ST. PAUL, Minn. (NFL/Newsfeed) — The Minnesota Vikings took a giant step Monday night toward a new taxpayer-subsidized football stadium when the state Home authorized legislation, but lawmakers upped the share the team would have to spend.
On a 73-58 vote, the $ 975 million stadium plan remained alive. The state Senate was to vote Tuesday on a competing program, moving the Vikings closer than ever to a replacement for the Metrodome.
Democratic Gov. Mark Dayton hailed the vote by thanking fans who have flooded lawmaker telephone lines, email inboxes and the Capitol itself to push for passage.
“The voices of the individuals of Minnesota were heard tonight,” Dayton said.
Vikings vice president Lester Bagley, who has spent about a decade attempting to get the team to this stage, mentioned franchise owners will discover it tough to stomach an amendment that would put the team on the hook for $ 105 million more.
“There’s time to work on it and get it fixed,” Bagley mentioned. “I don’t want to take away from the moment. It was a great day.”
Early in a nine-hour debate, the Residence overhauled the proposal to enhance the team’s share from the $ 427 million owners have committed to locate from private sources, including the NFL.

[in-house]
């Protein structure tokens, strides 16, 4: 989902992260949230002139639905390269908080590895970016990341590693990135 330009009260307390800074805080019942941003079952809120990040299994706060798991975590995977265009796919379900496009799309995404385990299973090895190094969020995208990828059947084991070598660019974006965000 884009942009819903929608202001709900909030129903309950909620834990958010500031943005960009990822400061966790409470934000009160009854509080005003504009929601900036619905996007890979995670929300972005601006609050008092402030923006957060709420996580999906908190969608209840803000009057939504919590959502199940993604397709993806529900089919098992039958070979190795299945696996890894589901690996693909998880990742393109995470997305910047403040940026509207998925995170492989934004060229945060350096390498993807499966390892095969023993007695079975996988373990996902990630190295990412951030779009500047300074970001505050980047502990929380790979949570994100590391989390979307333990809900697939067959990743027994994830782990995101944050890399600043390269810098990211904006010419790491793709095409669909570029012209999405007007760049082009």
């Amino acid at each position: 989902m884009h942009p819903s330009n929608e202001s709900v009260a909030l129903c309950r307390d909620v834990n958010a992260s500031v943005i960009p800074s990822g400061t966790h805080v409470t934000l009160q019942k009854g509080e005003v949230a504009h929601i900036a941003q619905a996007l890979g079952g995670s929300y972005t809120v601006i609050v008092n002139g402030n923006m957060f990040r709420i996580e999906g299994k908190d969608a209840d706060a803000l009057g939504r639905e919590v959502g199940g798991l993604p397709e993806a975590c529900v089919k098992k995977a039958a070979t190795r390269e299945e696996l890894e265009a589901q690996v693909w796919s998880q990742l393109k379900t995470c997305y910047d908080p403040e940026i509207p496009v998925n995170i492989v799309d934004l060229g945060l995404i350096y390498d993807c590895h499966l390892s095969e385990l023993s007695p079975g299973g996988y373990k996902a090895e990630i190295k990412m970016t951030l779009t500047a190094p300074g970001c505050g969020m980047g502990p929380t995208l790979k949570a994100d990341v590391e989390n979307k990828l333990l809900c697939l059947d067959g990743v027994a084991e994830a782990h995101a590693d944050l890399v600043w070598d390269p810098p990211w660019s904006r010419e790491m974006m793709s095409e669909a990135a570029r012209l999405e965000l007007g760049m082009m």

Rep. Larry Hosch told of being born in the course of a Vikings game, with his dad getting to break away from an overtime game to ferry his mom to the hospital. Hosch said he can’t fathom not possessing Sunday games to share with his own kids.
“It may well not make sense in dollars and cents,” Hosch stated, adding, “I can’t imagine a state with out the Vikings.”
Other people urged their colleagues not to let nostalgia cloud their decisions on a huge public subsidy.
“It’s like buying a residence and hoping you can make the payments,” mentioned Republican Rep. Mary Franson. “We are creating a stadium and we are hoping we can make the payments.”
The Vikings will play the upcoming season at the Metrodome but are free of charge to leave after that. The team hasn’t threatened to move, but fans worry they could relocate to Los Angeles or another city searching for its own football team.
Supporters weren’t ready to predict passage. The legislation appeared all but dead till NFL Commissioner Roger Goodell visited in April, raising pressure on lawmakers to act. Immediately after that, the bill limped through numerous committees.
(About:) This write-up was distributed by Syndicated Sports news wire and aggregation service, For much more NFL news see: Minnesota Vikings stadium bill passes House, goes to Senate.